The S-Factor

Markets have a habit of surprising investors. The surprise tends to vary in intensity and impact. How markets react to surprises, determines the extent. When the intensity is strong, the impact is likely to be high.

Markets always tend to be unprepared for surprises. This is ironic considering that markets know fully well that surprises can happen at any time. Yet, the market always assumes that it knows when surprises won’t happen.
The truth is that the markets just don’t know.

The government’s announcement to recapitalize PSU banks came exactly when prices were near yearly lows. Nobody thought that the government had answers to their problems. What we forgot is that the government was faced with a TINA situation. There was no available alternative but for the government to deal with their biggest economic problem. And, they did just that.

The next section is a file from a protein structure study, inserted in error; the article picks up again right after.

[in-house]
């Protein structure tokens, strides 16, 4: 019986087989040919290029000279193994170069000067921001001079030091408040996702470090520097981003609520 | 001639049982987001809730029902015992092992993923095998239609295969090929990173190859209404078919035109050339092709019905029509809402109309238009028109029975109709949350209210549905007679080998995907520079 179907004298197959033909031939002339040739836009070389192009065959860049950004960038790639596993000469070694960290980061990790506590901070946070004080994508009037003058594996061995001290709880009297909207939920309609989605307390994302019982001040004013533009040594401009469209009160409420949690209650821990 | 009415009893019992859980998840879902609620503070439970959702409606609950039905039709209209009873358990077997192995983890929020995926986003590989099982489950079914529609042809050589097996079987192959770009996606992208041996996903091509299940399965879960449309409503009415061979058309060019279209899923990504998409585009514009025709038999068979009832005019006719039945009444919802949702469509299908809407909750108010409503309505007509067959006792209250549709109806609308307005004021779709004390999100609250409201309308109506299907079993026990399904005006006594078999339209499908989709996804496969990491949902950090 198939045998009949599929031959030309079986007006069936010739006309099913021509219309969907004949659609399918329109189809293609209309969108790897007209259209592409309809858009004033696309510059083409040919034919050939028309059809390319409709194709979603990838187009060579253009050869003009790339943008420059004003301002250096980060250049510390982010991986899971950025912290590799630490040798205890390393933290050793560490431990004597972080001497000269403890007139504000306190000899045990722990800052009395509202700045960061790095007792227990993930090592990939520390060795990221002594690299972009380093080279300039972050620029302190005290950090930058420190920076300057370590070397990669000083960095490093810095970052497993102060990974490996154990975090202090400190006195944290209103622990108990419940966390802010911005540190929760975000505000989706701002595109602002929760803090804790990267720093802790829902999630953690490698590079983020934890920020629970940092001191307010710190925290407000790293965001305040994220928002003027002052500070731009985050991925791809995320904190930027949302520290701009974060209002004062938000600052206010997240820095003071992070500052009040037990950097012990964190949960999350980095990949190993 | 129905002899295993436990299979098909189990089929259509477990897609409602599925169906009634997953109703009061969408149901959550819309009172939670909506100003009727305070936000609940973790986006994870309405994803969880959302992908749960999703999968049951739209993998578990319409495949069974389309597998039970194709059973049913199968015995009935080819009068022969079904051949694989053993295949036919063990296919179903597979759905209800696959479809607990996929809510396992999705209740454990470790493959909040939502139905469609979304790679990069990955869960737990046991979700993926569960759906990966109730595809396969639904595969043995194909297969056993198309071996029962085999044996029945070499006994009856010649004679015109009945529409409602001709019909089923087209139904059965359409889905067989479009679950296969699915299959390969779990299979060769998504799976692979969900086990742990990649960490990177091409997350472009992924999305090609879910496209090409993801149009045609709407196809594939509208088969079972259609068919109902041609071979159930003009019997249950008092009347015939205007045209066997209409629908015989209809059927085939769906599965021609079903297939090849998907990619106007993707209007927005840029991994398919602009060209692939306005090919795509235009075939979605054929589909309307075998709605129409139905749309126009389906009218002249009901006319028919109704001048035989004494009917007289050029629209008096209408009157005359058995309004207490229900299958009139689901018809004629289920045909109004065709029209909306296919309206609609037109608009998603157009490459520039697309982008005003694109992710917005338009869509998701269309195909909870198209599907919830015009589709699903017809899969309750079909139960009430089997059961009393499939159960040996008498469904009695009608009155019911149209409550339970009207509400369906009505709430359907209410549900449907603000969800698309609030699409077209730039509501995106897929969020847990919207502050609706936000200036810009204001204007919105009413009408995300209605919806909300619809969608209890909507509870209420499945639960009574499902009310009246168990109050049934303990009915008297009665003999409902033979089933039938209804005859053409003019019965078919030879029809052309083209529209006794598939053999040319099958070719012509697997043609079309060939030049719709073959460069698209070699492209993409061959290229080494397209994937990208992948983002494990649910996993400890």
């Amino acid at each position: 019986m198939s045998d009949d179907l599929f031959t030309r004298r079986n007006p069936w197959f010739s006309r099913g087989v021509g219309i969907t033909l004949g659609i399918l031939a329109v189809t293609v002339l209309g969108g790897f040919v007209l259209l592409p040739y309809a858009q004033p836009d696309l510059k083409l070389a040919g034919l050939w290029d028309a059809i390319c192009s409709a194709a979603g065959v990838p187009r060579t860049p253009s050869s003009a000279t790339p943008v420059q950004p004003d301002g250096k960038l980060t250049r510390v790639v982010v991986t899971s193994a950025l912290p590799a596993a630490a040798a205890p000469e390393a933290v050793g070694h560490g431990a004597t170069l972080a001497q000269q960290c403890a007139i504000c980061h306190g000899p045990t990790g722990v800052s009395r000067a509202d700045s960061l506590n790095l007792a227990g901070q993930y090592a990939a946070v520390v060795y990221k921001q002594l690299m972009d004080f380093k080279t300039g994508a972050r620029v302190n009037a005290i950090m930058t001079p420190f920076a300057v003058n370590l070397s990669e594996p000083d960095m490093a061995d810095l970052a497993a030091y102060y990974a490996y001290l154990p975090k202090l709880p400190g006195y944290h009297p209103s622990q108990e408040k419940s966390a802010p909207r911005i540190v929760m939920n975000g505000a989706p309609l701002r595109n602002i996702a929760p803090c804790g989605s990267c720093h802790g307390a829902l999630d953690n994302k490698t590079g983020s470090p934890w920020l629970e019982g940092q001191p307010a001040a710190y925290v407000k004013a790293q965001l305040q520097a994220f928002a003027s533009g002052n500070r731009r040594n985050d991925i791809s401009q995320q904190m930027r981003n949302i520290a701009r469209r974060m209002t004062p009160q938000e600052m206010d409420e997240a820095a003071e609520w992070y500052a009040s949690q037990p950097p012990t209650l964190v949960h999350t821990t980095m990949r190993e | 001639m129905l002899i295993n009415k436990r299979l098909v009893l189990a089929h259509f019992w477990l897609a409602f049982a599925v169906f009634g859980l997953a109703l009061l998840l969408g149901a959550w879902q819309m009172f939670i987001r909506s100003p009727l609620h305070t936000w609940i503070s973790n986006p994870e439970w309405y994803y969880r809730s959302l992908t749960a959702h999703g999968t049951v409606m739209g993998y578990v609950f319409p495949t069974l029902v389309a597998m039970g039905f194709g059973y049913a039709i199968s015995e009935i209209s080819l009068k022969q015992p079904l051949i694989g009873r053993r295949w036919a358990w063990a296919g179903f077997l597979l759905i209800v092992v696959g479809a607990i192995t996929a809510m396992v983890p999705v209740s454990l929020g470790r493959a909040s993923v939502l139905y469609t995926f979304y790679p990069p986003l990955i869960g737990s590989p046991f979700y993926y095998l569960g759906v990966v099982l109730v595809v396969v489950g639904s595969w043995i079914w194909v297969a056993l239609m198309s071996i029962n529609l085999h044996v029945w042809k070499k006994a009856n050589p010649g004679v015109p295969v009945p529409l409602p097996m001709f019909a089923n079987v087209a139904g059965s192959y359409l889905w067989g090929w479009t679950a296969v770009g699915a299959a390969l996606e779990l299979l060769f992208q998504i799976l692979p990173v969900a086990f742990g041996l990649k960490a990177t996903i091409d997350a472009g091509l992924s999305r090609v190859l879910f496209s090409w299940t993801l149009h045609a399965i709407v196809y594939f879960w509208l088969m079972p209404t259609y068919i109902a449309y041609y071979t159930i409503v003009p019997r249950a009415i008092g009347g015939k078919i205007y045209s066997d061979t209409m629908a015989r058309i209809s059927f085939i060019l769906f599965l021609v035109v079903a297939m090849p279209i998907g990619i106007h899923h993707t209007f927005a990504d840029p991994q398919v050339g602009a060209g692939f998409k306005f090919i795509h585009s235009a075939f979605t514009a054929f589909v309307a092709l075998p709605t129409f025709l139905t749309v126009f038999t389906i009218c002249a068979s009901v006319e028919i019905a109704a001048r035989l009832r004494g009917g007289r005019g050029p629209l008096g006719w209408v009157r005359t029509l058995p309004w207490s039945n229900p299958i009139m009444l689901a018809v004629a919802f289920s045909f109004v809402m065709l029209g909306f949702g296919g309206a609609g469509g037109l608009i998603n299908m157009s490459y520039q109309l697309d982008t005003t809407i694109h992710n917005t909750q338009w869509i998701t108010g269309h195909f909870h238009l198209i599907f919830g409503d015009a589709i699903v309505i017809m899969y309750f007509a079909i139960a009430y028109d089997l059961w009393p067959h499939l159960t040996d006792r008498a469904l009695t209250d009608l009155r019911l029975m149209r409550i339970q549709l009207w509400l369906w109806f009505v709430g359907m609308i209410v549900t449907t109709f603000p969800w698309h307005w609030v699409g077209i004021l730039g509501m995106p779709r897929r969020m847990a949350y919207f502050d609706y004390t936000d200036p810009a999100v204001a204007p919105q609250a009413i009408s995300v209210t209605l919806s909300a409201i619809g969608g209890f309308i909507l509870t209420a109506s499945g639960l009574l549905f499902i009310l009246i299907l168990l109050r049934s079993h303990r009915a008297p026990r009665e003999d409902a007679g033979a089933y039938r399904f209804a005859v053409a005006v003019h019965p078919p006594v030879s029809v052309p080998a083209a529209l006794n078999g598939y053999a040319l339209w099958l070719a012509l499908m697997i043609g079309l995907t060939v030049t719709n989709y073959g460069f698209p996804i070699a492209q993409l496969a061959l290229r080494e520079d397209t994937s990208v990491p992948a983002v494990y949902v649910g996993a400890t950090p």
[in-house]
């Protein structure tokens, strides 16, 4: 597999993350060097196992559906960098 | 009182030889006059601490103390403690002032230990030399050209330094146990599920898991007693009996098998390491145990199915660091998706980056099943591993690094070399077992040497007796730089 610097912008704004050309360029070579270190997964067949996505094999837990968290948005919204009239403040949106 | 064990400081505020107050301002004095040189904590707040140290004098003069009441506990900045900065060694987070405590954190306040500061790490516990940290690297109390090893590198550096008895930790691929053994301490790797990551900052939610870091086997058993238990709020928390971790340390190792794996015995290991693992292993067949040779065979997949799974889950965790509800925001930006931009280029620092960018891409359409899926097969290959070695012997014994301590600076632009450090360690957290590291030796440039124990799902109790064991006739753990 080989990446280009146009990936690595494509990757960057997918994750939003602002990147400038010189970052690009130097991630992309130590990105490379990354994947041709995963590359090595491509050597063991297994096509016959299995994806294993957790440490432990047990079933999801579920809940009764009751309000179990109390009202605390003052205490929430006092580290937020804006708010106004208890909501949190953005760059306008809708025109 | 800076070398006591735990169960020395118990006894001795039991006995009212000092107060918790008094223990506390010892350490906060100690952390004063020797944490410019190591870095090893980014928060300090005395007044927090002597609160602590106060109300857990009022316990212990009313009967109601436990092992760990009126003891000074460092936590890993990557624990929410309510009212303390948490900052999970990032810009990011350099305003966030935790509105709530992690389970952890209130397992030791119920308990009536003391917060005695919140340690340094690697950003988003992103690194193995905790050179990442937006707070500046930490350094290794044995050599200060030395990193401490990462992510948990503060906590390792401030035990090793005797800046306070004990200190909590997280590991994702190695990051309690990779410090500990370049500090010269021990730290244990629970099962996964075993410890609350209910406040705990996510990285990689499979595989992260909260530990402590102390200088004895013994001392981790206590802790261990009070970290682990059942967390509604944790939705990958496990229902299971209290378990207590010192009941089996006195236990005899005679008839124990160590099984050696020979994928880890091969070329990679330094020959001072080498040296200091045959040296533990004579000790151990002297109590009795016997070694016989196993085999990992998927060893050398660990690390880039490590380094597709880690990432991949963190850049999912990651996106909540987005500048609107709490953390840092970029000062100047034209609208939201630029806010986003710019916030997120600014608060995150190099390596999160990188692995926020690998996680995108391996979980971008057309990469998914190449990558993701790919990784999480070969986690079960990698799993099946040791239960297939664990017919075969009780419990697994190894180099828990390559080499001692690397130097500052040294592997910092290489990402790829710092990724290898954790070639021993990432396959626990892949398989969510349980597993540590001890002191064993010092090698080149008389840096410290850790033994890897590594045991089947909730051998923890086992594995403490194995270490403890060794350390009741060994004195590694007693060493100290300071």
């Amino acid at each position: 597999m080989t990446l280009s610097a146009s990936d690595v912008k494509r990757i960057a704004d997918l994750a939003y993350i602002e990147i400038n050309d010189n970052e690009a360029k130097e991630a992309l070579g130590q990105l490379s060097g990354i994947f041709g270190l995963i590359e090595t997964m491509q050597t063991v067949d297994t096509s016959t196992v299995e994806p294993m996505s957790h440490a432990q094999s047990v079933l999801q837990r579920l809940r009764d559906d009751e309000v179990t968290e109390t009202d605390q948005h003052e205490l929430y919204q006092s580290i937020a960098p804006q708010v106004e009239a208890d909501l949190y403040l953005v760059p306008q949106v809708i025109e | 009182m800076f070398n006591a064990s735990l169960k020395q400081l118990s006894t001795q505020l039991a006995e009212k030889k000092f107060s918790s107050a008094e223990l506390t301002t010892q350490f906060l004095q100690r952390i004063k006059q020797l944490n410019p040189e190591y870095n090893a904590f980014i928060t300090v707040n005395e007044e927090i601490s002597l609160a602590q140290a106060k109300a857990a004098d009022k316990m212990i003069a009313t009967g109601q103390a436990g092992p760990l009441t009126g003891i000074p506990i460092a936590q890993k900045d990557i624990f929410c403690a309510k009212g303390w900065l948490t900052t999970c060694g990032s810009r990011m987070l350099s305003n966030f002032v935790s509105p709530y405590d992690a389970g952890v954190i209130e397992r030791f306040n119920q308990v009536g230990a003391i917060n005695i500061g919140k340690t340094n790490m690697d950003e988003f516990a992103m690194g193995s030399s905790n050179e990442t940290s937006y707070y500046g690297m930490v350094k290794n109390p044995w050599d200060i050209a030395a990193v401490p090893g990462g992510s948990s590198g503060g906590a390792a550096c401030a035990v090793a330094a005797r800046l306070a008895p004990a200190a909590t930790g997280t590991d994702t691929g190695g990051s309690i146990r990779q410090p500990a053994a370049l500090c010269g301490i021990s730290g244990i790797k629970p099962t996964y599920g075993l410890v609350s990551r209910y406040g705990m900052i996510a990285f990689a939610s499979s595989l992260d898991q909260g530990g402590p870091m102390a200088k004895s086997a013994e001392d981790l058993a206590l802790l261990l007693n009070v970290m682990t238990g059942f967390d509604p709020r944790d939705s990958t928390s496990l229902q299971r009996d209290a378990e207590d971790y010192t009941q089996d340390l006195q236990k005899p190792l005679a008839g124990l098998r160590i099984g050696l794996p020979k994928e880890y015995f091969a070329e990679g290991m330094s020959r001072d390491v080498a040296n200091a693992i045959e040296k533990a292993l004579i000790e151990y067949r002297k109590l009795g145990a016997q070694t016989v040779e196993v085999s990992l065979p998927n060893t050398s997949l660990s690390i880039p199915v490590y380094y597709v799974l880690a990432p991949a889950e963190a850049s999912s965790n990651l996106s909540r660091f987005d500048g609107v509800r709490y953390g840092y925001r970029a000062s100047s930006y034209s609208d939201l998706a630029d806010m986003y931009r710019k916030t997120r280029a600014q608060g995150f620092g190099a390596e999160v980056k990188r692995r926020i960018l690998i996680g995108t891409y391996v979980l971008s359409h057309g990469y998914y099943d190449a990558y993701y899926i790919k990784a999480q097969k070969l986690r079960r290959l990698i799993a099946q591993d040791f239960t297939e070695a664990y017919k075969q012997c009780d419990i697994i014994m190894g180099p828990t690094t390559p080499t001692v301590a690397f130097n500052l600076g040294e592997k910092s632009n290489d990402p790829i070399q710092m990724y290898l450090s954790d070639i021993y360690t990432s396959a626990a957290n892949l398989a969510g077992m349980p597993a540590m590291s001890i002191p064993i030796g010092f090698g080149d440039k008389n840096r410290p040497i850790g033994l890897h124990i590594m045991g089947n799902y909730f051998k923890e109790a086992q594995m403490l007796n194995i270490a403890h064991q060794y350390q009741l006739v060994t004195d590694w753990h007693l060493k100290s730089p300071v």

That the stock market missed the woods for the trees only shows the negatives of market’s anchoring. The sharp price reaction to the recapitalization news is not mature either. The mature approach would have been to weigh the impact on each bank, to understand how companies would evolve, and assess the extent of capital that the government needs to revitalise the public sector banks.

The game has just begun.

“The road to long-term investment success runs through risk control more than through aggressiveness.” – Howard Marks

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